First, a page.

Cimpress has posted a bigger than expected loss after a year of substantial change, but chief executive Robert Keane believes the global print giant's fresh strategy has improved its future prospects.
There is also more change to come at the group, which has announced the sale of its Albumprinter photo album business for $92m (£70.3m) in cash. Albumprinter is headquartered in Amsterdam and its brands include Albelli and Bonusprint. Cimpress acquired the business in 2011. The buyer has been revealed as Netherlands-based private equity investor Gilde Buy Out Partners (see story here).
Group turnover in the year to 30 June jumped by 19% to $2.1bn. The increase excluding exchange rate differences and acquisitions was 8%.
The firm filed an operating loss of $45.7m compared with an operating profit of $78.2m the prior year.
Cimpress said a combination of factors contributed to the loss, including acquisition charges, restructuring costs, increased investment and the end of two substantial partner agreements at Albumprinter and in its Corporate Solutions wing.
Sales at Vistaprint were up 7% at $1.3bn, although gross profit per customer reduced, in part due to Cimpress taking a hit on shipping price reductions. The firm said it continued to acquire higher-value customers and order repeat rates were improving.
The Upload and Print division posted sales of $588.6m for the year, up 36% including acquisitions or 13% on a like-for-like basis.
The division includes the UK’s Tradeprint operation as well as Exagroup, Pixart Printing, WirMachenDruck, Printdeal, Druck.at and Easyflyer. Cimpress paid a $34m earn-out deal during the year due to a stellar performance at WirMachenDruck, which was acquired in Q1 2016. The business has achieved the maximum earn-out at the time of acquisition of $40m.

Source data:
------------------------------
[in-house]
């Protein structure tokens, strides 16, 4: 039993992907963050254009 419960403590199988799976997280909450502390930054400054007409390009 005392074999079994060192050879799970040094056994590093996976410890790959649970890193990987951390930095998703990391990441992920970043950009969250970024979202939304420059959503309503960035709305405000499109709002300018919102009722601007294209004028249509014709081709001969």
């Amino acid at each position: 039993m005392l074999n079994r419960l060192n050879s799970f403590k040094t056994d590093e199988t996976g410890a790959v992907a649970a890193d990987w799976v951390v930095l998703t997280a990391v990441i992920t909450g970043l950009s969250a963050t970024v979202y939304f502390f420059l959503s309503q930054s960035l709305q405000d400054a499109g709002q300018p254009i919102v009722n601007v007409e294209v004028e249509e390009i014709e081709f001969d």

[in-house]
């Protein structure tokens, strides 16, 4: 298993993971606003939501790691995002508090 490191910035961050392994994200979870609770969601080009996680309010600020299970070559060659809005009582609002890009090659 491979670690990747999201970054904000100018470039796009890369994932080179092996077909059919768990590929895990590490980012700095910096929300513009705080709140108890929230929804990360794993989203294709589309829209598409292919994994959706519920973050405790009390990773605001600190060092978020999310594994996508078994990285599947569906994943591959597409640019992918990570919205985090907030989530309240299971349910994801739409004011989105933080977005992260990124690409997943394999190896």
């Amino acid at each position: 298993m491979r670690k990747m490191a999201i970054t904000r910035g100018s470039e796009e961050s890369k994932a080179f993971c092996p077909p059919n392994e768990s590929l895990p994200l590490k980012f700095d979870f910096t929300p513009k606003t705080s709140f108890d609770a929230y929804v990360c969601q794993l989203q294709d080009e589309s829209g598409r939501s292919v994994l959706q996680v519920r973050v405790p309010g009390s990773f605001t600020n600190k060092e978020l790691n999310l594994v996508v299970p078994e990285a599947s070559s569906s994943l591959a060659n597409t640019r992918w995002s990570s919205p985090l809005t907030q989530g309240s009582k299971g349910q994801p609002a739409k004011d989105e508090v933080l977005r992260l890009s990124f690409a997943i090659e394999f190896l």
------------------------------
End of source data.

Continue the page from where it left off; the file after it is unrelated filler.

However, Cimpress said there was a mixed picture in the division, with some businesses performing above expectation, some inline, and “two for which we have reset expectations”.
The company previously admitted to over-paying for Exagroup and has made a $31m write-down in the value of that investment.
Cimpress made a big acquisition during the period with the $218m deal to buy National Pen, which posted a six-month contribution to sales of $112.7m. The group also embarked upon a major restructure involving decentralising its operations at the beginning of 2017. It also opened up its Mass Customisation Platform (MCP) to outsiders.
In his letter to investors, Keane said Cimpress had narrowed the focus of the MCP, and likened the technology to an increasing number of Lego blocks fitting together. “It should become easier, faster and lower cost for additional parts of Cimpress to use these block to plug into what will be a continually growing network of supply chain, product selection, technology components and related services,” he said.
He also said that the decentralization was effectively a fundamental strategic change at the corporate level.
In addition, Cimpress has changed its primary financial metric from net operating profit to unlevered free cash flow, and was in the process of changing its internal financial management systems as a result.
Separately, the disposal of Albumprinter is expected to complete by the end of September. German giant Cewe had been tipped as a potential buyer.
“Although Albumprinter’s capabilities clearly fall within the sphere of mass customization, we believe that we can more attractively invest this capital elsewhere,” Keane said.
Albumprinter produces some products for Vistaprint, and Keane said he expected Cimpress would continue to partner with the company after the sale.
The proceeds will be used to reduce net debt.
Commenting on the group’s overall performance, Keane said he believed it had “improved its future prospects through continued focus on our uppermost strategic and financial objectives”.
Shares in Cimpress fell by $6.24, or 6.86%, to $87.15 on the news (52 week high: $103.17, low: $79.70.)